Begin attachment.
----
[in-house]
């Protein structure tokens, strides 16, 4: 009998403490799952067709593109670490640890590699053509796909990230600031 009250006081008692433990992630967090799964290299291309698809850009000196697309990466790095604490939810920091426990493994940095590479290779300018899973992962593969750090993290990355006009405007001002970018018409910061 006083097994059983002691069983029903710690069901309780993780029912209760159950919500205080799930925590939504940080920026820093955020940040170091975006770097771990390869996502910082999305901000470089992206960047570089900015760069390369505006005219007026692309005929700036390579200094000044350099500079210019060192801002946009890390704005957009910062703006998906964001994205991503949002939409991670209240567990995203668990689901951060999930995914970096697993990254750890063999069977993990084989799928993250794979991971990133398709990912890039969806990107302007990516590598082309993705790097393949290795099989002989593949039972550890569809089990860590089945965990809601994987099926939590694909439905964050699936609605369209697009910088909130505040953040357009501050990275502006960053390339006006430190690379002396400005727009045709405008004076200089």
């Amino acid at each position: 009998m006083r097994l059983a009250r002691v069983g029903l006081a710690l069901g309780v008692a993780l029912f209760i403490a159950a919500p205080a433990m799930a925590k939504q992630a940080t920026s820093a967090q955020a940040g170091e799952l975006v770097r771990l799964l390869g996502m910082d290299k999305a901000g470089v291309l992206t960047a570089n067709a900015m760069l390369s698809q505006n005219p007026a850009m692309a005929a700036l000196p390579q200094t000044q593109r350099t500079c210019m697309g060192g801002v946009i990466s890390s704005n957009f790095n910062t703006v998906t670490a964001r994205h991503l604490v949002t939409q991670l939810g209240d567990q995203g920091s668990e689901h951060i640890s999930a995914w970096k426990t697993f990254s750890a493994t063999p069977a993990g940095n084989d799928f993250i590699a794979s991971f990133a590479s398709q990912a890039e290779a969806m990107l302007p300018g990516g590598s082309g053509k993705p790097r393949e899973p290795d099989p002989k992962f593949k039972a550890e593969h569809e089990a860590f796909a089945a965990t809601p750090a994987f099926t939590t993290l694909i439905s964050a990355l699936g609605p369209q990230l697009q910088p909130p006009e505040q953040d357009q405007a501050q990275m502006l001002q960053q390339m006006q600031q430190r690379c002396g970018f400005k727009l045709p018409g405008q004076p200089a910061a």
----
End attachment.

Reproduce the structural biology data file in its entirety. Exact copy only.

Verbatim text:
[in-house]
């Protein structure tokens, strides 16, 4: 009998403490799952067709593109670490640890590699053509796909990230600031 009250006081008692433990992630967090799964290299291309698809850009000196697309990466790095604490939810920091426990493994940095590479290779300018899973992962593969750090993290990355006009405007001002970018018409910061 006083097994059983002691069983029903710690069901309780993780029912209760159950919500205080799930925590939504940080920026820093955020940040170091975006770097771990390869996502910082999305901000470089992206960047570089900015760069390369505006005219007026692309005929700036390579200094000044350099500079210019060192801002946009890390704005957009910062703006998906964001994205991503949002939409991670209240567990995203668990689901951060999930995914970096697993990254750890063999069977993990084989799928993250794979991971990133398709990912890039969806990107302007990516590598082309993705790097393949290795099989002989593949039972550890569809089990860590089945965990809601994987099926939590694909439905964050699936609605369209697009910088909130505040953040357009501050990275502006960053390339006006430190690379002396400005727009045709405008004076200089």
């Amino acid at each position: 009998m006083r097994l059983a009250r002691v069983g029903l006081a710690l069901g309780v008692a993780l029912f209760i403490a159950a919500p205080a433990m799930a925590k939504q992630a940080t920026s820093a967090q955020a940040g170091e799952l975006v770097r771990l799964l390869g996502m910082d290299k999305a901000g470089v291309l992206t960047a570089n067709a900015m760069l390369s698809q505006n005219p007026a850009m692309a005929a700036l000196p390579q200094t000044q593109r350099t500079c210019m697309g060192g801002v946009i990466s890390s704005n957009f790095n910062t703006v998906t670490a964001r994205h991503l604490v949002t939409q991670l939810g209240d567990q995203g920091s668990e689901h951060i640890s999930a995914w970096k426990t697993f990254s750890a493994t063999p069977a993990g940095n084989d799928f993250i590699a794979s991971f990133a590479s398709q990912a890039e290779a969806m990107l302007p300018g990516g590598s082309g053509k993705p790097r393949e899973p290795d099989p002989k992962f593949k039972a550890e593969h569809e089990a860590f796909a089945a965990t809601p750090a994987f099926t939590t993290l694909i439905s964050a990355l699936g609605p369209q990230l697009q910088p909130p006009e505040q953040d357009q405007a501050q990275m502006l001002q960053q390339m006006q600031q430190r690379c002396g970018f400005k727009l045709p018409g405008q004076p200089a910061a």